The Judges hearing arguments in this case and then ruling have made it crystal clear in those rulings that the CDC exceeded it's lawful powers granted by the legislative branch. It's a shot across the bow of a wide range of US government executive agencies to knock that stuff off. Congress makes the laws, the executive branch carries them out.  The forefathers are smiling today.

I agree but my "sad" comment was the fact that the courts seemed to not be blind in some cases. Maybe its just me but it seems when a case comes up that may have our attention we start looking at who appointed the judge or judges.

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20 minutes ago, cruisinghawg said:

I agree but my "sad" comment was the fact that the courts seemed to not be blind in some cases. Maybe its just me but it seems when a case comes up that may have our attention we start looking at who appointed the judge or judges.

I would say "sad" that this is the way the court system operates not that the system is being forced to publicly expose itself (albeit to a very small slice of society that has interest in the case).

To summarize the summary (in my words not necessarily accurately) -

After months of legal wrangling, how many hundreds of thousands of hours of legal fees being incurred, etc. we still HAVE NOT EVEN HEARD THE CASE ????

All this back and forth is just about whether or not the case is strong enough to suggest FL might win and then whether that means FL should proactively be protected to limit the damages if they do win.

And to top it off three of the "senior" legal minds are called in to listen to the appeal, rule one way and then pop up a week later to say "you know what we f'd that up so bad we are going to flip flop and go the other way" ....

If it wasn't about a subject I am really interested in it would almost be funny.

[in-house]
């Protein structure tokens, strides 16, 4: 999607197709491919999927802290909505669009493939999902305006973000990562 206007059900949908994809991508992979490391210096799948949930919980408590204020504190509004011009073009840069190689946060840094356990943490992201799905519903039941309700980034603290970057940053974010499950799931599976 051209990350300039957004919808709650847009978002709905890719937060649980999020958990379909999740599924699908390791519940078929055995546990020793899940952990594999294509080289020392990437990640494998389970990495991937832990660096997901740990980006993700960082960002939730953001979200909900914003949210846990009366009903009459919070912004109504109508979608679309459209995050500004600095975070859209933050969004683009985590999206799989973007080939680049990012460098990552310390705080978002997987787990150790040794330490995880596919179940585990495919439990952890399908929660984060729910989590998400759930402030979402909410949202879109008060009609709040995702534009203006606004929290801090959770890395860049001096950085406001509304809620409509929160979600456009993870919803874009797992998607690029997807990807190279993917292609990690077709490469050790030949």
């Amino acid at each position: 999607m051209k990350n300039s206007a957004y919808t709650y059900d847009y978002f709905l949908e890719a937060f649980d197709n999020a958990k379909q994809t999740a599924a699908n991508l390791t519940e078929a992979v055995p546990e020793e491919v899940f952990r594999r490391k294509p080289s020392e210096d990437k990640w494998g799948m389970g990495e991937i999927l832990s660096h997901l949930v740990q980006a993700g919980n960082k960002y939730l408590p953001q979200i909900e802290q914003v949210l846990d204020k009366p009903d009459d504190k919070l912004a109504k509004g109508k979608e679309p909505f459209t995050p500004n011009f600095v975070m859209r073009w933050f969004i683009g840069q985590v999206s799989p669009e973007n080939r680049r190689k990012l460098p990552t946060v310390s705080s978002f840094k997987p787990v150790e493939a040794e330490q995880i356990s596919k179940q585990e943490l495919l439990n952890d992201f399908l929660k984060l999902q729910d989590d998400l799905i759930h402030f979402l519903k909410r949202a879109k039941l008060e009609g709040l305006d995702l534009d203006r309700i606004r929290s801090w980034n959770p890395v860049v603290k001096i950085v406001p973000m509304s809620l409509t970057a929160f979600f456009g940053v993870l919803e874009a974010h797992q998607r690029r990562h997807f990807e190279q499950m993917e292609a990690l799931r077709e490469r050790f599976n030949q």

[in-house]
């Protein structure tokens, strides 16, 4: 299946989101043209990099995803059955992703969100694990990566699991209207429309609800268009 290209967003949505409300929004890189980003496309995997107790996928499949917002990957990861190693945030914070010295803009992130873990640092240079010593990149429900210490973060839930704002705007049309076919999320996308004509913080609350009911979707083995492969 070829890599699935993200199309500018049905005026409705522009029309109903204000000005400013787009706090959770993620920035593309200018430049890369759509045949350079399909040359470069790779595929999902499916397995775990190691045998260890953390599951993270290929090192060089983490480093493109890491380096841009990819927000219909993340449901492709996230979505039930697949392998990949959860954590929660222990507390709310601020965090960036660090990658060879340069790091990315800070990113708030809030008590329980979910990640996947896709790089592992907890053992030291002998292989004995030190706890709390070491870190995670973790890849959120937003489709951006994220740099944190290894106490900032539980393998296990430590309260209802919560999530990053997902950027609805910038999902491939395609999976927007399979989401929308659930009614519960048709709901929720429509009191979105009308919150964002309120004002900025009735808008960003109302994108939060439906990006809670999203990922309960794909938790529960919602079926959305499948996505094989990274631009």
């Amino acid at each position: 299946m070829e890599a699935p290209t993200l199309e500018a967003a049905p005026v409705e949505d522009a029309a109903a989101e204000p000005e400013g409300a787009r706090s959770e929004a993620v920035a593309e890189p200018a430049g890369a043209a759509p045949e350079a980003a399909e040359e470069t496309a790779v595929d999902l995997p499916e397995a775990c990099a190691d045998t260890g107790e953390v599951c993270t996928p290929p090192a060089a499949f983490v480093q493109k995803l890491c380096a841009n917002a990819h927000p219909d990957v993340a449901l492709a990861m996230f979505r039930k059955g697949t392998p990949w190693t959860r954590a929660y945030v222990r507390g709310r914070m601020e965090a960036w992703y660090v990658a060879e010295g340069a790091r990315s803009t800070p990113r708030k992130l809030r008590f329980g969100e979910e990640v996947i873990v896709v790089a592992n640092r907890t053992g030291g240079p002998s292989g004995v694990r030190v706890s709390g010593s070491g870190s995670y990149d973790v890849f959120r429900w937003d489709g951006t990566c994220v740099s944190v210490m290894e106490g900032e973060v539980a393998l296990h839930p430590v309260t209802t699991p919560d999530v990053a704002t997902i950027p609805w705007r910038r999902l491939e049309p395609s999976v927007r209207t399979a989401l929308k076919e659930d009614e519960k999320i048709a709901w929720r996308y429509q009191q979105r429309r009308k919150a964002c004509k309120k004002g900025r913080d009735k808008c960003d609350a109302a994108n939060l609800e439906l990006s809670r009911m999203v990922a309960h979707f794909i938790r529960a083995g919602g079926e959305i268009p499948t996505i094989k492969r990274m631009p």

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15 hours ago, smokeybandit said:

That quoted health law expert has previously said the lawsuit never had any chance and has had a pretty anti cruising stance

Well stated. The Miami Herald is especially anti-cruise, and that particular writer loves to harp on anything negative having to do with the cruise industry.

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10 minutes ago, Matt said:

Well stated. The Miami Herald is especially anti-cruise, and that particular writer loves to harp on anything negative having to do with the cruise industry.

That’s crazy. Think of the amount of money the cruise industry brings to South Florida and Miami.  Why bite the hand that feeds you. 

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Miami and South Florida will take the money from the cruise industry but doesn’t mean they have to like it!  If they can get federal funds, they’ll take that as well. 
 

This whole Appeals Court fiasco was sad and disappointing last week and now after yesterday is a joke. 
 

Like him or not, FL Governor DeSantis went to Harvard Law and practiced law with the Navy JAG.  So he actually knows the legal system.  

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20 minutes ago, 904Duval said:

This whole Appeals Court fiasco was sad and disappointing last week and now after yesterday is a joke.